So a movie it was.

There was dissension and moaning, which my realistic mind realizes is normal for this age group when asked to do something mature and good for the intellect.  That they would desire to be well versed in the romantic story line of Meg and her courting of Laurie’s tutor or to be excited to understand the historical significance of children trading “limes” at school and the family’s struggle to make ends meet during war times is just too much to expect…but I still do!

Virtue over wealth! Pushing against confining gender roles—oh the themes!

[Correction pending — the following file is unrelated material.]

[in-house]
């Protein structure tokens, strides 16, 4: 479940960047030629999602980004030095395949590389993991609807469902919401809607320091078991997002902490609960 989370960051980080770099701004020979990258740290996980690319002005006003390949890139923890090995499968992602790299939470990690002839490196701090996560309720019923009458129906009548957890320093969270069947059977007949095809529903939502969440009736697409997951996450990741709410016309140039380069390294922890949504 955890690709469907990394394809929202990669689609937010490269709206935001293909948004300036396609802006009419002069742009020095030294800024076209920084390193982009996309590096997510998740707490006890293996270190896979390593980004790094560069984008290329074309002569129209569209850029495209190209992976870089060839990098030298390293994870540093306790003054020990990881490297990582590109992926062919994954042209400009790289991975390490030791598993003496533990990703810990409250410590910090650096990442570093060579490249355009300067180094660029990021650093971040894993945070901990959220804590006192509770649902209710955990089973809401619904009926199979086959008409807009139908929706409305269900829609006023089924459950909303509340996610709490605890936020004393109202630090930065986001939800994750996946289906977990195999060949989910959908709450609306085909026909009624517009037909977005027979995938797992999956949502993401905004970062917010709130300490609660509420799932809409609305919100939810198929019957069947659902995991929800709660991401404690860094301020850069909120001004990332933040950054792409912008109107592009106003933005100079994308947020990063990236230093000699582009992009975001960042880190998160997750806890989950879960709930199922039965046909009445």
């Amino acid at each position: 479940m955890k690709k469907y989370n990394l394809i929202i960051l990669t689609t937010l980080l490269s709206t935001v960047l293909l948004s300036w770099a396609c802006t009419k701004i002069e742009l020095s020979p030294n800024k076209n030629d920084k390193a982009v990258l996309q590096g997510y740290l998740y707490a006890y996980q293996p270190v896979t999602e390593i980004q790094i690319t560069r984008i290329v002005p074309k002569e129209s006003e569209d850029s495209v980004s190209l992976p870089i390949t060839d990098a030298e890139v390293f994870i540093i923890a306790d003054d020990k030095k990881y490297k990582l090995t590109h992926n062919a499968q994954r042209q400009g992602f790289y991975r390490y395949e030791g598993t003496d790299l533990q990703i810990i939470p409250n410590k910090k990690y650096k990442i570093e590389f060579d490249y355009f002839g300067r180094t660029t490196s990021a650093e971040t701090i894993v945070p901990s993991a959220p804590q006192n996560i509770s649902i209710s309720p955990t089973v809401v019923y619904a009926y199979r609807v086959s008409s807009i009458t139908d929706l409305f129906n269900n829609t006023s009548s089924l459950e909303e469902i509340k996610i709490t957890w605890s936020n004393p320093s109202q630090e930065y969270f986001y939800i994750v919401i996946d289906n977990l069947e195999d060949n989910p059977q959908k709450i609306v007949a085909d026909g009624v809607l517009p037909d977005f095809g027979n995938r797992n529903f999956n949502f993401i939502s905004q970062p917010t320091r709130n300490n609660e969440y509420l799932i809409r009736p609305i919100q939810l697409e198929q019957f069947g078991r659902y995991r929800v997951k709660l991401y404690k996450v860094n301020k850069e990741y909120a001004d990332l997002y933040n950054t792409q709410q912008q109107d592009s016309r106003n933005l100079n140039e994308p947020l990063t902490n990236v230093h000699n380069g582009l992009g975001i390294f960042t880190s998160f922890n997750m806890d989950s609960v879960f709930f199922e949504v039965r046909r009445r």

And then I am disappointed when my two teens keep calling to the dog in a high pitched squeal over Jo’s soliloquy of her newly written manuscript.

But wait, during the final minutes of Beth’s life a question is asked by my daughter with hushed silence in the room,”Why didn’t the other sisters who got Scarlet Fever as young children die of it then?”

And somehow I feel like I have won, this little tiny victory. My children will be able to speak of with some knowledge when met with future commentary or reference about Scarlet Fever and Mary Louise Alcott’s classic.  Possibly with a little scarring. But they will remember it.

And all the other battles I fight or choose not to this week will be okay because of this small champion. History, family, modesty, poverty, love, pain, perseverance, joy—all in a story.  It’s worth it.